Three months down the road, the situation hasn’t changed much. I was told me a few days ago that the life insurance companies in Malaysia are still taking it easy with regards to the Financial Services Act 2013 which had come into effect on the 30th of June this year. One fellow in the industry told me that very few insurance companies have yet to inform their policy owners about the implications of this FSA2013, which is very true because, as fair as I am aware, only MCIS Zurich has bothered to send letters out.
To compound the lackadaisical attitude, some insurance agents have been going around to tell their clients and prospects that the FSA2013 would affect only new policies and not the old ones which were purchased while the Insurance Act 1996 was still valid.
(A more preposterous story heard earlier what that an agent claimed that the FSA2013 would not affect him because his insurance company had not informed him about it. This is just like the three monkeys who see no evil, hear no evil or speak no evil, but the evil is there all the same.)
The problem with this misinformation or half-truth is that their clients are deceived into believing that nothing had changed and everything was still all right with their policies when in fact, they will hit certain obstacles later when they try to do a few things with their policies.
I have written about this earlier that one of the effects of the new Act would mean that a policy owner is no longer the trustee of his own policy, assuming that he had bought the policy before 30 June 2013 when the IA1996 was still in force. Of course, if you buy a policy now with the FSA2013, you simply cannot be your own trustee. At the risk of repeating myself, let me expand on this.
If the policy owner had bought a policy then, and nominated his spouse, child or parents (if there was no spouse or child at the time of purchase) as the nominee or nominees under Section 166 of this IA1996, he would have created an insurance trust with himself normally appointed as the trustee of his policy.
Under Schedule 10, paragraph 5(3) of the FSA2013, this trustee appointment is now invalidated. If he was the trustee then, he cannot remain as the trustee now. So who can be the new trustee of his old policy (or trustee of his new policy under the FSA2013)?
The FSA2013 lists down three classes of persons who can be the new trustees of an insurance policy, in order of priority.
- The first class are the competent nominees in the policy. For example, the spouse and the adult children would be considered as competent nominees. Children below 18 years old would be incompetent nominees.
- The second class are the parent of incompetent nominees. For example, if the only nominees in an insurance policy are all minors, then the other parent of these children will be next in line to be the trustee of the policy.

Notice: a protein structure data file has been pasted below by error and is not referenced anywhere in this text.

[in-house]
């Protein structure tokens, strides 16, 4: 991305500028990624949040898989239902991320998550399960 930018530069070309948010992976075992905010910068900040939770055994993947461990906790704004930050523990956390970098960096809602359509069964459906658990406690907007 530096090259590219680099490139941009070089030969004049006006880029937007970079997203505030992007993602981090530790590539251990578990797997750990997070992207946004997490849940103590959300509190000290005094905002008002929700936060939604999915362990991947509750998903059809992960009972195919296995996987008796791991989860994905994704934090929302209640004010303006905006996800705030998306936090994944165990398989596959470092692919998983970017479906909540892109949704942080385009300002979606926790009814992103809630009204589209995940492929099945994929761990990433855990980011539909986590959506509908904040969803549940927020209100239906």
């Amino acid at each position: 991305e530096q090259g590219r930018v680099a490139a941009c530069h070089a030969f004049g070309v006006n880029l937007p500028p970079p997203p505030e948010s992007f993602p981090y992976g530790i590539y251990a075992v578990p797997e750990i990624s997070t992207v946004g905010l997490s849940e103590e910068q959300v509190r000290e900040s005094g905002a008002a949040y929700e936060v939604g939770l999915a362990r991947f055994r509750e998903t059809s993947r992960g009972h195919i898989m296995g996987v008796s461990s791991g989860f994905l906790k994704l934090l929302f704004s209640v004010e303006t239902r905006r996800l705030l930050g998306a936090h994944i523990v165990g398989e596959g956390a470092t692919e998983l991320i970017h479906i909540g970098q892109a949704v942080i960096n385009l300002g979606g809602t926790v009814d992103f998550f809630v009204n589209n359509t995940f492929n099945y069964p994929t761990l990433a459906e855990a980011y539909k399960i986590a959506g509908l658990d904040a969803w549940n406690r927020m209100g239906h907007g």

- And the third class is the Amanah Raya Berhad or an appointed trust company such as Rockwills Trustee Berhad. It used to be that Amanah Raya Berhad was the sole choice if there are no parents and the children are minors, but with the FSA2013, well, there is now a choice.
I’m not going to say much about what paragraph 5(3) of Schedule 10 of the FSA2013 means to our insurance policies but I believe all of us who have bought insurance before 30 June 2013 must ask ourselves these questions and have them answered satisfactorily:
- Does the policy owner know who is the new trustee of his insurance policy?
- Does the policy owner trust this new trustee enough to use the money for his beneficiaries?
- Does the policy owner have control of the appointment of the new trustee?
I am saying this because the policy owner have to understand when consent is needed from the new trustee and when consent is not needed. For example, there are certain circumstances which still do not require the new trustee’s consent when a nomination is changed. I shall talk about this in tomorrow’s post. However, his new trustee’s approval is clearly needed if the policy owner wants to vary the terms of his policy; if the policy owner wants to surrender his policy, he will also need his new trustee’s consent; and if the policy owner wants to assign his policy, he too must seek his new trustee’s consent.
Normally I would assume that there should be no problem but if the new trustee (spouse or adult children) happens to be away for a considerable period – on holiday perhaps, or is now working overseas, or cannot be contacted, or senile or even dead – how long is the policy owner prepared to wait for resolution?
You may say that I am an alarmist but the fact remains that all of us should be well wary of Murphy’s Law which suggests that “if anything can possibly go wrong, it jolly well will go wrong.” Yes, we may get caught up in it one day, and then it will be too late for regrets.